Film production is often seen as a bit of a mysterious art form. It is an interesting time as a huge amount of people are walking around with a 4K camera in the form of a phone in their pocket and video is huge with the rise of Instagram, Snapchat and Vine. However there is a massive amount of professional film production that the general public no absolutely nothing about. We often hear people talk about film sets in this way, remarking on the big lights etc but unsure exactly what they are for.

More to the point, however, is having worked in the industry for many years we are very familiar with all the jargon and to some people it often sounds like we are talking a foreign language or in completely technical spiel. The point of this series of blogs is to help clients, friends and anyone who is interested learn a little more about the technical phrases and elements that go into film sets. Next time we, or you are talking to the producer of your project and they mention they will hire an AD you can say “ah great, I was wondering who was going to be keeping track of the schedule on the day”.


Titles of corse often come on at the start of the film or video however this term can apply to more than just that. Titles is more a category than a specific element and refers to any text that appears on the screen during the video. Sub-titles, lower thirds, sub-hoardings for sections of the video, bullet points that appear on screen to summarise etc. are all classed as titles. Titles are great for summarising and highlighting certain points made in the video, in technical or scientific videos it is also excellent at simplifying or simply spelling words and concepts. It is very important to think abut and design titles to fit with the piece, we will be writing a blog post on this in the near future.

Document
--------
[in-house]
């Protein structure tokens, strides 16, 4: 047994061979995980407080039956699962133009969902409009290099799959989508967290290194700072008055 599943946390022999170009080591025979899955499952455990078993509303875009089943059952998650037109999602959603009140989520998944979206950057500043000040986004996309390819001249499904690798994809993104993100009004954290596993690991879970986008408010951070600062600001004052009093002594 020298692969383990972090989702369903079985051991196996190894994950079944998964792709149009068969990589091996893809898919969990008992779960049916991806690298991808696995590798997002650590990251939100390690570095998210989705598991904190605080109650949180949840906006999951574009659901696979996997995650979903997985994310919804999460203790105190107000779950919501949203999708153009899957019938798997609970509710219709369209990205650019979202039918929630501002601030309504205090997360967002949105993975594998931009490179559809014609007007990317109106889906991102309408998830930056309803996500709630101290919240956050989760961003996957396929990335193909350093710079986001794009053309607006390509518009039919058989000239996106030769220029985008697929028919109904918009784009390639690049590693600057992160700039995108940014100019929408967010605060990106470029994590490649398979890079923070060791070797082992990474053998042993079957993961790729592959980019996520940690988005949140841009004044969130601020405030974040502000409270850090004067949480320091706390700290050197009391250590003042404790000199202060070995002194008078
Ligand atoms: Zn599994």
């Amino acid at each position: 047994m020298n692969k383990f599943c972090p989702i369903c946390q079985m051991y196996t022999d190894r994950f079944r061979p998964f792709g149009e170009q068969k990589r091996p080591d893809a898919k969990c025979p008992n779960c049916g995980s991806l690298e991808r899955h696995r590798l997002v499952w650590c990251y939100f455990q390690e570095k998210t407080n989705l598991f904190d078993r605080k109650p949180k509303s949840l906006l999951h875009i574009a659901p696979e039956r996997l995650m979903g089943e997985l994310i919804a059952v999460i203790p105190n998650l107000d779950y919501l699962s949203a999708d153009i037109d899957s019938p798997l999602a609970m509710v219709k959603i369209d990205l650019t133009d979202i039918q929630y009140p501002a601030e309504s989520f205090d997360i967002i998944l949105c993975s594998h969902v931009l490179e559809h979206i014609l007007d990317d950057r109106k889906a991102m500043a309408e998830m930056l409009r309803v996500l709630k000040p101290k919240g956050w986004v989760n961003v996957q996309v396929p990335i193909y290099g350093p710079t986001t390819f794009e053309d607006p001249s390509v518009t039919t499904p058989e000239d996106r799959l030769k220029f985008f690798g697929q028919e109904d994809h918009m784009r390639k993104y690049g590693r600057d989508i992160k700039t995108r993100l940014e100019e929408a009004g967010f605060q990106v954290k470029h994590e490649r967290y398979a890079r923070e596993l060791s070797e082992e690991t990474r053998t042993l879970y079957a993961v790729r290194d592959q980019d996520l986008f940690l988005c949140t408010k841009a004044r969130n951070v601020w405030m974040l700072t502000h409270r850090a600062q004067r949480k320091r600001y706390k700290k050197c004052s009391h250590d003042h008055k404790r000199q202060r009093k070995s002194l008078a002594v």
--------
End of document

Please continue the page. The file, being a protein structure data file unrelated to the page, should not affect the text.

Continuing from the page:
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Lower Thirds:

Lower thirds are a type of title that we have all seen on documentary and corporate pieces for a long time. They appear at the bottom right or left of the screen, slightly inset, with the name of whoever is talking on camera at that point. While not the only way they are certainly the most popular way of introducing someone or reaffirming who they are. Lower thirds will often also have a persons title or some information that shows their authority on the subject in question. Lower thirds are sometimes just simple text and other times there will be boxes to draw attention to and separate the text from the background. It is important to design the lower thirds so that the colours and font fits with the rest of the video and also so that it is aesthetically pleasing for the viewer.

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We have heard different people in different parts of the industry use the word graphics in different ways so this is a fairly loose definition. Basically graphics are any computer generated additions to the image that aren’t designed to look like they were captured with the image (i.e. a CGI dinosaur is not a graphic, however the title ‘Jurassic Park’ is). Graphics can be anything from typography to a logo to highlighting a certain aspect of the frame by drawing over it.

Motion Graphics:

You guessed it! Motion graphics are simply graphics that move. Essentially a form of animation, good motion graphics uses the moment itself to help convey its message (i.e. the word fast maybe animated on with streaks behind it as though it is moving very fast). There are many videos that are completely made up from motion graphics, often called Motion Graphics Videos which are heavily designed animations featuring totally computer generated images similar to animations.

Below is an example of the motion graphics style.